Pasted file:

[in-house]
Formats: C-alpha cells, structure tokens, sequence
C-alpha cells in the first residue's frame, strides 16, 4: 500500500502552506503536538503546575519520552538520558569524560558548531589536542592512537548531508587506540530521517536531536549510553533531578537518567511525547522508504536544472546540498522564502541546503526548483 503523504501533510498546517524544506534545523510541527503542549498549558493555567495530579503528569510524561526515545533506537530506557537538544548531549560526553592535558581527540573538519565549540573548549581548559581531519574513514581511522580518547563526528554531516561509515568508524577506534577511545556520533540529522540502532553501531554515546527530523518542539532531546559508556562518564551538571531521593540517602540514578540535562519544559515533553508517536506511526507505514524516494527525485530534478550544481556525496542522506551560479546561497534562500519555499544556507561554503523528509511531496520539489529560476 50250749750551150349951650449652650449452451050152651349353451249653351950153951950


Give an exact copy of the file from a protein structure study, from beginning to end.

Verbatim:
[in-house]
Formats: C-alpha cells, structure tokens, sequence
C-alpha cells in the first residue's frame, strides 16, 4: 500500500502552506503536538503546575519520552538520558569524560558548531589536542592512537548531508587506540530521517536531536549510553533531578537518567511525547522508504536544472546540498522564502541546503526548483 503523504501533510498546517524544506534545523510541527503542549498549558493555567495530579503528569510524561526515545533506537530506557537538544548531549560526553592535558581527540573538519565549540573548549581548559581531519574513514581511522580518547563526528554531516561509515568508524577506534577511545556520533540529522540502532553501531554515546527530523518542539532531546559508556562518564551538571531521593540517602540514578540535562519544559515533553508517536506511526507505514524516494527525485530534478550544481556525496542522506551560479546561497534562500519555499544556507561554503523528509511531496520539489529560476 50250749750551150349951650449652650449452451050152651349353451249653351950153951950